State Lunatic Hospital at Worcester.- From the first annual report of the trustees of this Institution, and the documents appended, we learn that the whole number of patients admitted, to January 1, 1834, was one hundred and sixtythree, of whom thirty-two have been restored to reason, and several others have been materially improved. Forty-one of the cases of insanity here mentioned are ascribed to the single cause of intemperance, and sixteen to religious excitement and fanaticism. It will be recollected that this asylum owes its existence to a humane regard, on the part of the State, for such lunatics as would otherwise be confined in jails and houses of correction as dangerous members of society, and for lunatic paupers. Of the whole number of patients one hundred and twelve are of the former description, and thirteen of the latter. The Hospital is a noble monument of Christian philanthropy, and considering the time it has been in operation, and the character and condition of most of its inmates, the results hitherto, as appears from the report, surpass the expectations of its projectors and friends.

Professor Robinson, of Andover, announces as in press a new edition of his Greek and English Lexicon of the New Testament. It is almost wholly re-written, and will appear as a new and independent work. The same gentleman is translating for publication Neander's History of the Planting and Progress of the Christian Church under the Apostles. The Andover publishers announce also, as in preparation, Hug's Introduction to the Study of the New Testament, Translated by D. Fosdick, Jr., with Notes by Professor Stuart.

We understand that a translation of Hengstenberg's Christologie, by a Clergyman at the South, is in the University Press at Cambridge.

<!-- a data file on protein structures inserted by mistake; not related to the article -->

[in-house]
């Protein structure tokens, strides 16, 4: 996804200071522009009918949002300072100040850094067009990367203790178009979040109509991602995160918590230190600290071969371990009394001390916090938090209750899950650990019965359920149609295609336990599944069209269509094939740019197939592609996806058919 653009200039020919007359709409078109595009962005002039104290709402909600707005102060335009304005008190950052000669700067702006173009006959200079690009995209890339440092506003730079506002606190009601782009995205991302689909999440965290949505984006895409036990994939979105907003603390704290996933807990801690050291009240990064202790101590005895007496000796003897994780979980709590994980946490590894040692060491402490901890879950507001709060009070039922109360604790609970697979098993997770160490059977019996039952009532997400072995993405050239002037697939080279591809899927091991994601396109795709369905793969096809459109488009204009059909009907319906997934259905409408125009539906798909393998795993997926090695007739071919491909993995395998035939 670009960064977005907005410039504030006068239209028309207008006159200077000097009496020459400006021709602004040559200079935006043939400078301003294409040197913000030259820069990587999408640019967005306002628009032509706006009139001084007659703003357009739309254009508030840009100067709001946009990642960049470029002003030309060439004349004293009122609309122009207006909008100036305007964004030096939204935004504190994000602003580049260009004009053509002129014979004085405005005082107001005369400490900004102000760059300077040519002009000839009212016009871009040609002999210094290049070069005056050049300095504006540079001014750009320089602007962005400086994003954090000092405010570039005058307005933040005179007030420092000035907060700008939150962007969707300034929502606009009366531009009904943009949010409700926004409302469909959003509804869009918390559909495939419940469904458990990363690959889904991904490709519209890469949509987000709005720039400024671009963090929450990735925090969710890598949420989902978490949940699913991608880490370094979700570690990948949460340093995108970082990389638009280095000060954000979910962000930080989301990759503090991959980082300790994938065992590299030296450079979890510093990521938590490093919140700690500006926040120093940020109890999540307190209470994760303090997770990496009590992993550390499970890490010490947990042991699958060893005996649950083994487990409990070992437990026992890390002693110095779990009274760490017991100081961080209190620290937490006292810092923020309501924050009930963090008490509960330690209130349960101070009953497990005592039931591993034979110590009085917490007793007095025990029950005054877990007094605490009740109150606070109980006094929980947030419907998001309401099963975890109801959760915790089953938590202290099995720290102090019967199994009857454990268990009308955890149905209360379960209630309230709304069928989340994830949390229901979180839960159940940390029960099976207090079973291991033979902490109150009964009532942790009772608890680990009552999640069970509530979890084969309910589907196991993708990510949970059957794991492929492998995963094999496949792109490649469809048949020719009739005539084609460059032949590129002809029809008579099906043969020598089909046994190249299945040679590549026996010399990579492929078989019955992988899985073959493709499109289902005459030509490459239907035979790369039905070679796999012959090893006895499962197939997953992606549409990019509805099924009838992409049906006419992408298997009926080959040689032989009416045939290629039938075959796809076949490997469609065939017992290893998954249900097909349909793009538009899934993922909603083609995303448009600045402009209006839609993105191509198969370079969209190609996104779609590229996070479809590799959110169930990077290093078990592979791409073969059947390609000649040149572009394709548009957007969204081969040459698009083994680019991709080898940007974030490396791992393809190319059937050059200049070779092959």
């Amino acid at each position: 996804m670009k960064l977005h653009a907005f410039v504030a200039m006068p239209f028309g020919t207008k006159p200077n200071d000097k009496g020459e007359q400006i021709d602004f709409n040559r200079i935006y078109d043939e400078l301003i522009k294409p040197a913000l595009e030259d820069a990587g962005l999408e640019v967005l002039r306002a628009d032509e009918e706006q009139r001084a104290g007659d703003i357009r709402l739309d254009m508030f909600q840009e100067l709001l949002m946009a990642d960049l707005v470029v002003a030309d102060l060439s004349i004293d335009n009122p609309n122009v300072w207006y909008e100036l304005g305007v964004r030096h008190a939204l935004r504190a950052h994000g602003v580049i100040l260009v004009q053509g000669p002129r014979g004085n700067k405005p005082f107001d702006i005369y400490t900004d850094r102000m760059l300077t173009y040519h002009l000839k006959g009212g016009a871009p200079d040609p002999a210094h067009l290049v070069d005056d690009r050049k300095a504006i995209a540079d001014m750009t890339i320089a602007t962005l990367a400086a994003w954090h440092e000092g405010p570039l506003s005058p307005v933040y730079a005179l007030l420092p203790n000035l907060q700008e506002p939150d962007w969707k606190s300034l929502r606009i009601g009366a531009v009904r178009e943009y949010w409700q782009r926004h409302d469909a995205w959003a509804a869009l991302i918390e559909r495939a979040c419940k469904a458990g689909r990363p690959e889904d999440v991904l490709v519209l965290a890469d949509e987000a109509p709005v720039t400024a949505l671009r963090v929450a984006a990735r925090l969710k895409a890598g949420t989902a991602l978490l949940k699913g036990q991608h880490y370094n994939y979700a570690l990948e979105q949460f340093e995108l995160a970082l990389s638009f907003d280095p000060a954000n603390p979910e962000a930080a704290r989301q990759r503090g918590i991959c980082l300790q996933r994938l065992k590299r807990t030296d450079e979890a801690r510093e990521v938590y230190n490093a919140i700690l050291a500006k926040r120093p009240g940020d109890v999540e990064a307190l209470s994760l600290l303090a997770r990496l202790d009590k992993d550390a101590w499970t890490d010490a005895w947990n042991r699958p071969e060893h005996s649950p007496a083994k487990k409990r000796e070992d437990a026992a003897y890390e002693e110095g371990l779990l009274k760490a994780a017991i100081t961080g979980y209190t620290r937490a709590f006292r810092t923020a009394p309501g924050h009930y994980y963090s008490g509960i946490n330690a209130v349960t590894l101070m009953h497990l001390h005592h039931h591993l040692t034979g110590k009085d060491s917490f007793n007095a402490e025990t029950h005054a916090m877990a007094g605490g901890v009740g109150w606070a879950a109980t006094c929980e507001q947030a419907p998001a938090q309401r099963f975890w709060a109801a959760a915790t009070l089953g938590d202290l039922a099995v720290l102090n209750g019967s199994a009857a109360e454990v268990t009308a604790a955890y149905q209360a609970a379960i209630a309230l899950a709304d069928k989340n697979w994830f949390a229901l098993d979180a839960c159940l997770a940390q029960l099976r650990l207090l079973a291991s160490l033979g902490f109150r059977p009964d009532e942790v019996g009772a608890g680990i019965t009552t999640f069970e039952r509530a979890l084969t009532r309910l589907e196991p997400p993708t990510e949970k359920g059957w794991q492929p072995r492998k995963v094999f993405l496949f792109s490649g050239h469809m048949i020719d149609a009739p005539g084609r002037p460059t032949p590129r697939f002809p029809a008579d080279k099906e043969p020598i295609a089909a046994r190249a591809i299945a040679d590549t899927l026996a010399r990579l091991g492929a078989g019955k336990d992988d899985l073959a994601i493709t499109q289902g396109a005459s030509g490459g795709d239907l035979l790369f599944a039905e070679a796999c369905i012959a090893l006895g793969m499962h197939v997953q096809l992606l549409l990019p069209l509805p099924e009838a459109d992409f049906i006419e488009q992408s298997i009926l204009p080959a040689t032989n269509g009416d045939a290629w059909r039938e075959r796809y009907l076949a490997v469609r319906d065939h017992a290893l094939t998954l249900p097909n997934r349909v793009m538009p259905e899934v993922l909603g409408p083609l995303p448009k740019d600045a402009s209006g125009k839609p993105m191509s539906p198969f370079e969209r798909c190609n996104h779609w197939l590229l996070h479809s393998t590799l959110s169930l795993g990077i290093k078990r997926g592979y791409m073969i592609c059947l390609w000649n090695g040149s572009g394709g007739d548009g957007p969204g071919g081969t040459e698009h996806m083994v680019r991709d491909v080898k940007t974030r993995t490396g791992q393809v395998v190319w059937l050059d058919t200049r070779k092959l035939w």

THE

CHRISTIAN EXAMINER.

N° LXII.

NEW SERIES No. XXXII.

MAY, 1834.

Art. I.— Life and Correspondence of Joseph PRIESTLEY,

LL. D., F. R. S., &c. By John Towill Rutt. In 2 volumes. Vol. II. London. 1832. 8vo. pp. 552.

It may be remembered, that we noticed the first volume of this Life of Priestley in a former number,* intending to continue the notice on receiving the second volume, which was not then published. It has now been in our hands some time ; and we confess we should have been more prompt in noticing it, had it contained more new or varied materials, from which we could hope to furnish an interesting article. In this respect it has disappointed us, though not in all respects. We have read it with strong and growing interest in the character of Dr. Priestley, particularly as an uncomplaining sufferer, an indefatigable laborer, and a trusting, placid, immovable Christian. Of these features we have abundant evidence, and the best evidence that can be had, in his private letters, which, to the number of about three hundred and fifty, constitute nearly the whole of this volume. The remainder is occupied with the conclusion of his own Memoirs, and his son's Continuation, with some of the letters addressed to him by religious and scientific societies, expressive of their sense of his worth and their sympathy in his troubles. Of the letters of his private correspondents very few are given, many of them having been purposely destroyed by him or his family, and the rest withheld from